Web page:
The forest at Lamington is magnificent, and, and on a misty, rainy morning the atmosphere beneath its towering canopy can be almost cathedral-like.

Though not as rich as a truly tropical rain forest, the plant and the variety of forest structure is considerably greater than what you will find in eucalypt woodland.

Red Bloodwood (Corymbia gummifera)
There are eucalypts, or eucalypt relatives, in plenty, particularly around the forest edge. The flowers of this Red Bloodwood (Corymbia gummifera) behind the main lodge were identified for me by Luke Christiansen, a naturalist guide at Binna Burra.

Watkin's Fig (Ficus watkinsiana)
Inside the forest, however, the dominant trees may include monsters like this Watkin's Fig (Ficus watkinsiana), dwarfing Alicia (who, alone among my traveling companions, braved the forest trails with me). Like many figs, this one starts life as a vine before enveloping and smothering its host tree.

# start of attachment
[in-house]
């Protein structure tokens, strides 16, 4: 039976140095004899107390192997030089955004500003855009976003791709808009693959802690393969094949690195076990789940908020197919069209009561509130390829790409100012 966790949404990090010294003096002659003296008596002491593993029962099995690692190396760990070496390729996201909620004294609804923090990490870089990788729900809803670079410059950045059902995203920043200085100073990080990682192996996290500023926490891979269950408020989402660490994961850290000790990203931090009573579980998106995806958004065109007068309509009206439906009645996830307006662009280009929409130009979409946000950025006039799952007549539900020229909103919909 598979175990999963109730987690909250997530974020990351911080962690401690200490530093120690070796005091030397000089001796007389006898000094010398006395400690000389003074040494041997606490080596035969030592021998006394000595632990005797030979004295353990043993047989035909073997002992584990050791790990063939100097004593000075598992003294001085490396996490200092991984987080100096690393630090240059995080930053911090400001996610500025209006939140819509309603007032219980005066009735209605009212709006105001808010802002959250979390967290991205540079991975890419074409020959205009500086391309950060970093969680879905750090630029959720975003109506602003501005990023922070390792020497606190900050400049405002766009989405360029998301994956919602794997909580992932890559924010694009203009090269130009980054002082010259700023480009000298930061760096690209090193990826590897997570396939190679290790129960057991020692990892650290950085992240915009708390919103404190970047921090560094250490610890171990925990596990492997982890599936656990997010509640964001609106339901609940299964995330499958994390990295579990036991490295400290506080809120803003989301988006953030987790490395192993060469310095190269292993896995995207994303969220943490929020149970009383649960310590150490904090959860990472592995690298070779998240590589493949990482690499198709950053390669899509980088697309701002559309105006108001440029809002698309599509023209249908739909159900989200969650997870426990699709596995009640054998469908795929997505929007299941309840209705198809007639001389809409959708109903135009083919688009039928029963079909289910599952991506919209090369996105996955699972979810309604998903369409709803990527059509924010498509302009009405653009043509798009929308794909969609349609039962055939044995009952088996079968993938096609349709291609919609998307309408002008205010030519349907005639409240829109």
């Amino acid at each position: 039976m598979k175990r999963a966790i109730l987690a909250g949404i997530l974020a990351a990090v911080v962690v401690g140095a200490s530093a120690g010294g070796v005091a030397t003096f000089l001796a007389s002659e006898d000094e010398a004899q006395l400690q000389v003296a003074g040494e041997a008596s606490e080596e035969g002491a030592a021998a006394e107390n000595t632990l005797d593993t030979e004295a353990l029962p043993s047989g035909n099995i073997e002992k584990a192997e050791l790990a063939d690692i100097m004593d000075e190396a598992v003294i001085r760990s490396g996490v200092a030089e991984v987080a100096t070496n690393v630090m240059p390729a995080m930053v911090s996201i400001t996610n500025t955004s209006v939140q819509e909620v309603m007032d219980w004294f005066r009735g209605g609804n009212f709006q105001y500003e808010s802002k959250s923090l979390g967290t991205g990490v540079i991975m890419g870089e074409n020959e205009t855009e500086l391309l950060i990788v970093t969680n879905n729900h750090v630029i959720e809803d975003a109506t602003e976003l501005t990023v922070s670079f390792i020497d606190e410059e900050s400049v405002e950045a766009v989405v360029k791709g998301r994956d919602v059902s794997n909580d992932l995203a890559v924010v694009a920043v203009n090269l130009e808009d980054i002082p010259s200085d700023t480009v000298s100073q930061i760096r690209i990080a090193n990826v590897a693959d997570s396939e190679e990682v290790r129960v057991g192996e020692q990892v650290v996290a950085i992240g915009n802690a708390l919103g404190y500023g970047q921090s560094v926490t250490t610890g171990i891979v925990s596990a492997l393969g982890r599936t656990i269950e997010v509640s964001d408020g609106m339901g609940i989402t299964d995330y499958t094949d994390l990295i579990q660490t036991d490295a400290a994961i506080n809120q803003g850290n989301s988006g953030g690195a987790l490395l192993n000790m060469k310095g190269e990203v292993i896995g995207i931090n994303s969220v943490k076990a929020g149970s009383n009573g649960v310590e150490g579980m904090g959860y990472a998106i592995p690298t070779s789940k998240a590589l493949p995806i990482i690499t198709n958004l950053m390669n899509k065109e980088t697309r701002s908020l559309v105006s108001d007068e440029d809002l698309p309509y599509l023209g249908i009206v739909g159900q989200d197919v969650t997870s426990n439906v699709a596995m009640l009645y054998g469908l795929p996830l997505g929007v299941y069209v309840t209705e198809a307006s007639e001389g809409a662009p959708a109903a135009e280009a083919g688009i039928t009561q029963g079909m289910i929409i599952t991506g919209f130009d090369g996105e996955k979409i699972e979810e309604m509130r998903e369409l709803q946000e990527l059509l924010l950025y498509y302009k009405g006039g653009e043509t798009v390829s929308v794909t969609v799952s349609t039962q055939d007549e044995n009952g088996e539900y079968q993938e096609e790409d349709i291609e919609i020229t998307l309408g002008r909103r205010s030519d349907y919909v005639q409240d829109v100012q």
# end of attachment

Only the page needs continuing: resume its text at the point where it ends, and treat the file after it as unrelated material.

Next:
The lower levels of the forest is rich with ferns.

Their variety is considerable - over fifty species have been recorded around Binna Burra, ranging from a series of tree ferns to a cluster of epiphytes.

Birds-nest fern (Asplenium australasicum)
Birds-nest ferns (Asplenium australasicum) festoon the larger limbs...

Fragrant Fern (Microsorum scandens)
...while Fragrant Fern (Microsorum scandens) scrambles up the trunks.

This is one of a number of terrestrial ferns - I am not sure which - whose fronds arise from a rhizome creeping over the forest floor.

Cooper's Tree Fern (Cyathea cooperi)
This broad, spreading frond belongs to a tree fern - I believe, to Cooper's Tree Fern (Cyathea cooperi).

Walking Stick Palm (Linospadix monostachya)
Walking Stick Palm (Linospadix monostachya)
This understorey plant is not a tree fern but a palm: the Walking Stick Palm (Linospadix monostachya).  Its pendulous necklaces of bright red fruit are most attractive in the dim light; the fruits are edible (but I didn't try one!).